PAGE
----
Survivor of Rare Lymphoma Looks Forward to the Future
Editor's Note: Phillip Koubik was diagnosed with a rare form of lymphoma in 2007. He was treated at the University of Maryland Marlene and Stewart Greenebaum Cancer Center (UMGCC), where he received a stem cell transplant in 2009. He has been in remission since October 2009, and recently posted the following comment on UMGCC's Facebook page: "UMGCC is absolutely the best. It is because of their existence that I am here today and a cancer survivor. I can never truly express what all the doctors, nurses, administration personnel and everyone else there has meant to me. In my opinion, they set the bar for what health care professionals should be!" He agreed to share his story here.
All my life I have considered myself a survivor, and facing cancer is no different. When I was first diagnosed with NK/T-cell lymphoma, and for months afterwards, I had a hard time admitting that I had cancer. This was not because I didn't believe I had cancer or had trouble processing having such a disease. It was because, as I was going through my treatments, I would see other patients who looked like they were struggling through their treatments while I felt fine. I thought it a disservice to all those who had it worse than I did. It wasn't until I had to face a stem cell transplant that I was finally able to admit that I had gone through enough to be considered a cancer patient. The entire time, I have only really ever felt as if cancer was just one more thing I had to go through and that it would not be the end of me. I guess I've always treated cancer with the same "never fail" philosophy I try to apply to the rest of my life.
It all started as my nasal passages started clogging and swelling, so I thought I had allergies. I went to an allergist who tested me and gave me some steroids to reduce the swelling. This was in fall 2007; the swelling went down and I forgot all about it. Then, right before Christmas of that year, the swelling started coming back, and people around me started to notice a foul odor when I would be around them. This odor was emanating from my nose and it just kept getting worse. Finally, my wife forced me to go see a doctor who sent me to the emergency room, as he thought I had an abscess inside the nasal cavity.
The doctors at the ER could not determine what the problem was and sent me to an ear, nose and throat specialist. The ENT doctor, whom I will forever be grateful for, said after examining me that she was pretty sure it was cancer. She did a surgical biopsy and it turned out to be a rare form of cancer called NK/T-cell lymphoma. I was started on CHOP, a chemotherapy treatment, which promptly landed me in the hospital for a week. After I went home, doctors decided to start me on radiation therapy. I went through six weeks of radiation therapy five times a week.
After I finished the radiation treatment, I saw two different medical oncologists who recommended that I enroll in a research study to try a drug that had never been used to treat any type of lymphoma. In both cases, they explained that there was not a treatment regimen that was likely to work for me, but that by being in the study I may be able to help someone else someday, if not myself.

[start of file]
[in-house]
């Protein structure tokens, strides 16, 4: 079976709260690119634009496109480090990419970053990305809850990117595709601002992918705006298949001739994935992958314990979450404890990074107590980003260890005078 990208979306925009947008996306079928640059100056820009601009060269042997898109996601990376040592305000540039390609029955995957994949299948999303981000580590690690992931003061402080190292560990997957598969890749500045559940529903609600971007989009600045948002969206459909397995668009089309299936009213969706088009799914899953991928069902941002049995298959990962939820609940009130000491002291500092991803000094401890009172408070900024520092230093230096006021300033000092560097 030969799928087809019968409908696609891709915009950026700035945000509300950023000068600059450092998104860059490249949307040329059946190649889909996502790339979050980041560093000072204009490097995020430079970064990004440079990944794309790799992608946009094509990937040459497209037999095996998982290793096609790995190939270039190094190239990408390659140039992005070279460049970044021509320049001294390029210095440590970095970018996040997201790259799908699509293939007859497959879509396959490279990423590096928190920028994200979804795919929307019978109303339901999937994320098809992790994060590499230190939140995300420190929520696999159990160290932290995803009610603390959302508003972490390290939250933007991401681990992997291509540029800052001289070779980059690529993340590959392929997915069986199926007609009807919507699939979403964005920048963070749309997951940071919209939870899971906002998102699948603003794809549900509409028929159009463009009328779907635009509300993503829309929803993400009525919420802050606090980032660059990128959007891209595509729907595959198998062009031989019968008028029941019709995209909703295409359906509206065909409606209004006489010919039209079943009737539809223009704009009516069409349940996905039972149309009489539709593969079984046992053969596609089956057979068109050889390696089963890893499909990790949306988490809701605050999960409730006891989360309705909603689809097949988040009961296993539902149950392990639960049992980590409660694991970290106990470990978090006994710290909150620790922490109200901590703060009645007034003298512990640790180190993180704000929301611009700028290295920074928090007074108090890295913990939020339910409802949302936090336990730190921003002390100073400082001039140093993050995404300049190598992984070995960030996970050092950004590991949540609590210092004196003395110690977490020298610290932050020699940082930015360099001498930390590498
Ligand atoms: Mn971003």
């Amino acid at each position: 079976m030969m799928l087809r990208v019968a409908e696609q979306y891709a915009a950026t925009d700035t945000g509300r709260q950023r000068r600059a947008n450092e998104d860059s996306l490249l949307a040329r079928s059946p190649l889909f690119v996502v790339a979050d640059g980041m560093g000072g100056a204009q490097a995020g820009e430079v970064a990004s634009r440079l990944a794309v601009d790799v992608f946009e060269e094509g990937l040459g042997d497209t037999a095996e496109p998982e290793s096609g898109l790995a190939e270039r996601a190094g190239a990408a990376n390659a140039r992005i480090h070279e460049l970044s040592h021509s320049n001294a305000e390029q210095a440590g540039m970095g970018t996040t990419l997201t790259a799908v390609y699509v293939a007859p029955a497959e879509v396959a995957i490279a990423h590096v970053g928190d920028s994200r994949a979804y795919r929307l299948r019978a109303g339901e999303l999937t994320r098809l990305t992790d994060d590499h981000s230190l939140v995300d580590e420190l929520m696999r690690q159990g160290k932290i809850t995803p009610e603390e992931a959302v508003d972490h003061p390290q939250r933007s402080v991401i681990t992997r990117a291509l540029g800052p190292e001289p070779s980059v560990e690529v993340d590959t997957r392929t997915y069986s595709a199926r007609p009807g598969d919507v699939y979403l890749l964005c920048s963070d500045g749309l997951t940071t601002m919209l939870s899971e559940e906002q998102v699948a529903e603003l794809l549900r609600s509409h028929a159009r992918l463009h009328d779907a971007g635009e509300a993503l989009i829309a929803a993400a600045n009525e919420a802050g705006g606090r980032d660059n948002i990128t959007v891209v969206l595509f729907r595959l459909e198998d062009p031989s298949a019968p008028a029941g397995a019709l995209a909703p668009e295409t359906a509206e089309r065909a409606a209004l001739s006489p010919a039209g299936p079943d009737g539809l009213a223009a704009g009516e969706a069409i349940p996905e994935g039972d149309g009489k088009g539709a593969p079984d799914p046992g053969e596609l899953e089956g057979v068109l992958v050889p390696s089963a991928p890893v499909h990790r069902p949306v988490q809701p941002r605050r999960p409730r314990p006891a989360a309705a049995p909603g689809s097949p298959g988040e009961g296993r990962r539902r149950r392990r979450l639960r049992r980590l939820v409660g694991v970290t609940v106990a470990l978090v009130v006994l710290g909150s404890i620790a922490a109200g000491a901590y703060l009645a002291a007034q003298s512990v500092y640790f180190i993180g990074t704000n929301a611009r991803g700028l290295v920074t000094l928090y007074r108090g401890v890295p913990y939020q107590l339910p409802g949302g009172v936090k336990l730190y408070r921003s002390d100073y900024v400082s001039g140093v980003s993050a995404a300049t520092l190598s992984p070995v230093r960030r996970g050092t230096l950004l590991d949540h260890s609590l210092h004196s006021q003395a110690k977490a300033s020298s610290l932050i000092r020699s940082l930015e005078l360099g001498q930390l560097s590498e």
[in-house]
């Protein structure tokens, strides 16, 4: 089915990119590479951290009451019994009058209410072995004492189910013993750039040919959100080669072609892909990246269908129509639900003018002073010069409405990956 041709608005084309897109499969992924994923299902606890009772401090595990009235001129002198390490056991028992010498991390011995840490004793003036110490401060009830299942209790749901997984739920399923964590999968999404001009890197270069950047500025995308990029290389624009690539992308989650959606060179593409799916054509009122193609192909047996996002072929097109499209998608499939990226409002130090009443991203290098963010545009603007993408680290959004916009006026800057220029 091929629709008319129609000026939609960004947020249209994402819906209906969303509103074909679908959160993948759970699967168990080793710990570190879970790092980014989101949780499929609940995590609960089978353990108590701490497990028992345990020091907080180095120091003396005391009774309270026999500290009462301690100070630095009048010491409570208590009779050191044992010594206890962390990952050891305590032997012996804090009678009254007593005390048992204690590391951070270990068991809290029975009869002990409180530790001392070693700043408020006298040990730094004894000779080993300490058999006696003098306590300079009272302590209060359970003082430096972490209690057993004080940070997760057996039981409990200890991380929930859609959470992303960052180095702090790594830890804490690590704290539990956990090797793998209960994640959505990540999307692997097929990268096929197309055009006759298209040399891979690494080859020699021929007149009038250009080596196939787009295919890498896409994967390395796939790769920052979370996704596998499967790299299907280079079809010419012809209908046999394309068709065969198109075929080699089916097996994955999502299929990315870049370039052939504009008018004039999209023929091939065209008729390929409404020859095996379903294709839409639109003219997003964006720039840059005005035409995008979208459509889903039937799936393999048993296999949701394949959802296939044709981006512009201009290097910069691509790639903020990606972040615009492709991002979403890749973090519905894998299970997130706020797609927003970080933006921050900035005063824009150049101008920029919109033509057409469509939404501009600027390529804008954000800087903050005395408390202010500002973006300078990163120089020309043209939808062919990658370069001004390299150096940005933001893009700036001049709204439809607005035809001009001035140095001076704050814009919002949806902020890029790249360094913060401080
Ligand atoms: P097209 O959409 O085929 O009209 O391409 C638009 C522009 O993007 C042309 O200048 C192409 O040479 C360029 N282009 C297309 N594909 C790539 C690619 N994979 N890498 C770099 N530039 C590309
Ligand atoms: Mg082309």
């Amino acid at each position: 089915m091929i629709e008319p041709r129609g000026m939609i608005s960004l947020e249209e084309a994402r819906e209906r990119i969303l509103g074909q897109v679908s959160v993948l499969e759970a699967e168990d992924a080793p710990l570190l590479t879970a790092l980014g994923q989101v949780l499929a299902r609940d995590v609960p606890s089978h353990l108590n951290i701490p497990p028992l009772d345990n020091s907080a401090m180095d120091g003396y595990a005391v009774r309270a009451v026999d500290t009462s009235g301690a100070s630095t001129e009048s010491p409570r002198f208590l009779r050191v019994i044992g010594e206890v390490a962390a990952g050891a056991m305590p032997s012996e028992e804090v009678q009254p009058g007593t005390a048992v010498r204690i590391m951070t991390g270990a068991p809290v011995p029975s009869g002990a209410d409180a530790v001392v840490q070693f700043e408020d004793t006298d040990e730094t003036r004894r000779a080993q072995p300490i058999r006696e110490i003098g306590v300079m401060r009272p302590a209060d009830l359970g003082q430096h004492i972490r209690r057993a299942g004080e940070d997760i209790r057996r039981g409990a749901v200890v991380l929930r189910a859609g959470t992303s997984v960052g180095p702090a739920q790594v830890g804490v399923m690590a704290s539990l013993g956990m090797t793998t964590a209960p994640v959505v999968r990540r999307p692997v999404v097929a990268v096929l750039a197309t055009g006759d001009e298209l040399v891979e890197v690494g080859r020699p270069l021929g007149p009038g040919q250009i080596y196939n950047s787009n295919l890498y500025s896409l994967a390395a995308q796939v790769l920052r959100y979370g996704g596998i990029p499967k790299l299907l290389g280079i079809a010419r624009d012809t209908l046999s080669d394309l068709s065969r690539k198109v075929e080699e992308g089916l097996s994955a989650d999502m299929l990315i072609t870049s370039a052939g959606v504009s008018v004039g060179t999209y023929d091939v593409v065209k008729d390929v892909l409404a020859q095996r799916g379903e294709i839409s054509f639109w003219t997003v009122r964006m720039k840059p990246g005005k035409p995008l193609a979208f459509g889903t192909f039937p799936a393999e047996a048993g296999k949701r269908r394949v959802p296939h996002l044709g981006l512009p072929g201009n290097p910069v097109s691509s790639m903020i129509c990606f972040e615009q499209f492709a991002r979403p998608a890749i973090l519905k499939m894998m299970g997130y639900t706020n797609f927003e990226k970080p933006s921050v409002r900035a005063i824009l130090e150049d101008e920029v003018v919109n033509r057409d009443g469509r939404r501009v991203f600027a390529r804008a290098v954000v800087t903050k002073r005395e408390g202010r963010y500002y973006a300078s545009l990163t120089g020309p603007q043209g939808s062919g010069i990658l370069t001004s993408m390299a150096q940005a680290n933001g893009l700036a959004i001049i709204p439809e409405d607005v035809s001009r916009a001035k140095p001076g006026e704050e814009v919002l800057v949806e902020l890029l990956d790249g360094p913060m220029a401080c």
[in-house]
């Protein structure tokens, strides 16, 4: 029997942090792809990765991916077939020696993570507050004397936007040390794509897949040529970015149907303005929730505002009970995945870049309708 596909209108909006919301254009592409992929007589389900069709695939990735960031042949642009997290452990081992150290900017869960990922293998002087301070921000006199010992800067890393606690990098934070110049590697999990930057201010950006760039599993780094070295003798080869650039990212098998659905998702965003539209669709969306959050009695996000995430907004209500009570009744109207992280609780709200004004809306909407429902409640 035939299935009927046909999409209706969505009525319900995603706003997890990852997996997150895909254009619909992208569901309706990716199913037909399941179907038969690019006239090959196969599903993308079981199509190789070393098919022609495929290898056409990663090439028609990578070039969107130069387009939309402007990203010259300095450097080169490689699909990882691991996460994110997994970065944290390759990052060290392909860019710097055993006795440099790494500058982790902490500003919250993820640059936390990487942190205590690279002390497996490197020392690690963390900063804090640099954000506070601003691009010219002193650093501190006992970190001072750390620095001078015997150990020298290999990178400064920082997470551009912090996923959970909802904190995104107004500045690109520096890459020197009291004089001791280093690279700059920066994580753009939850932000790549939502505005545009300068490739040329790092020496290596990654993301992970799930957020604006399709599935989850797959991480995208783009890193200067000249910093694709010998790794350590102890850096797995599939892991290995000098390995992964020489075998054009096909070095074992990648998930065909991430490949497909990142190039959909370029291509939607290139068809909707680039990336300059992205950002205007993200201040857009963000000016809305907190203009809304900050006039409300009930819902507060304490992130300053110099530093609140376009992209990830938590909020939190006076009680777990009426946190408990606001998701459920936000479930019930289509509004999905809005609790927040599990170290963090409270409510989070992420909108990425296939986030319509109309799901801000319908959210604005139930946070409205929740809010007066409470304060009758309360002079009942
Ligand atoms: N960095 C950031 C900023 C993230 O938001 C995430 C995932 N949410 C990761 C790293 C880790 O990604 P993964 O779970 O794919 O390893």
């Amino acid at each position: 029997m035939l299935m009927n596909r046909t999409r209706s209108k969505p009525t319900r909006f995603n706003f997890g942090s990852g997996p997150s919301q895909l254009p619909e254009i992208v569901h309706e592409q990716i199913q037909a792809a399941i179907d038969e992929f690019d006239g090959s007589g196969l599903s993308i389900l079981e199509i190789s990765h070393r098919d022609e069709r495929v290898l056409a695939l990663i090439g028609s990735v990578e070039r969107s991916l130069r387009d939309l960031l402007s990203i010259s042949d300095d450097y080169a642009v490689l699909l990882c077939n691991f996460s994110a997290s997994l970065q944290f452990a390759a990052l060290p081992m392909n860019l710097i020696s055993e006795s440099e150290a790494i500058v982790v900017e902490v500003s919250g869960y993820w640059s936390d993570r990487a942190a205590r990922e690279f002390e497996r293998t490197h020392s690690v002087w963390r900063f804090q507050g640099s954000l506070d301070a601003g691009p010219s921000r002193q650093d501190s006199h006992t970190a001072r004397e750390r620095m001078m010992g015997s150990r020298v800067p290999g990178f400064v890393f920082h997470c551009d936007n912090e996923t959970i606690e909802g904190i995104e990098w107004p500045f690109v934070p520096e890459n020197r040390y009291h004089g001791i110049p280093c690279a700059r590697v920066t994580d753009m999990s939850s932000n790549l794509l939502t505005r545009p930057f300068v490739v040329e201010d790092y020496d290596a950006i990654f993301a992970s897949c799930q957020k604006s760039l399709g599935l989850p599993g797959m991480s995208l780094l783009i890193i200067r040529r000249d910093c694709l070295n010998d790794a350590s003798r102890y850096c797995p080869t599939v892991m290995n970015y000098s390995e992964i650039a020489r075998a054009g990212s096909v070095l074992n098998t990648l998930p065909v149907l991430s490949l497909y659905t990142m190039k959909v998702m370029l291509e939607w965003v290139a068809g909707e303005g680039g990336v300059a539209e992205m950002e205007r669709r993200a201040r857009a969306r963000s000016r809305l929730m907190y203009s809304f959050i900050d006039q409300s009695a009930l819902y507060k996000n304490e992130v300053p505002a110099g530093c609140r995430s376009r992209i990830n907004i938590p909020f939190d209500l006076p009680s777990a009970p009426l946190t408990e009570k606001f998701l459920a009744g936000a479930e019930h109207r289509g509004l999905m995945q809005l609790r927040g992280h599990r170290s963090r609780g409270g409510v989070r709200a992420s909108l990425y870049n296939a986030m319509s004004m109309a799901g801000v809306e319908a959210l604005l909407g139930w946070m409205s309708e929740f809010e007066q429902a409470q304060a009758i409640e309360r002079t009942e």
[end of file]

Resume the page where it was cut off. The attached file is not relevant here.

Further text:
My mother arranged for me to get a third opinion with a doctor at the University of Maryland Greenebaum Cancer Center. My first meeting with Dr. Ann Zimrin at UMGCC could not have been any more different! She told me that, while there was no known treatment regimen that had been shown to be greatly effective for this type of cancer, there was no date stamped on me that said I was going to die. She said, "You are young and healthy; there is always hope." She gave us that hope when we felt none, and for that I will be forever indebted to her. She said she would do everything possible to try to fight this disease and help me survive it. She did say that I would likely need a stem cell transplant for long term survival.
Dr. Zimrin started me on a regimen that she had heard was giving good results for my type of cancer overseas. By this time, the growth in my nasal cavity had disappeared thanks to the radiation; but now I had a growth on my neck and a spot near my heart. This new treatment regimen made the spot near my heart disappear and the growth on my neck reduce in size by half. She then arranged for me to see her colleague in the Bone Marrow Transplant Program at UMGCC, Dr. Aaron Rapoport, who agreed that I would need a transplant for long term survival.
So, I prepared for the transplant process and received my transplant on January 14, 2009. I have now been in remission since October, 2009, and aside from dealing with some lingering issues stemming from my treatments, I am doing great. I have even been able to join a pool league, which is something I've always wanted to do.
Bottom line: there is no "date stamp" on us saying when we are going to die. My advice is to always keep up hope, because you never know what's around the corner.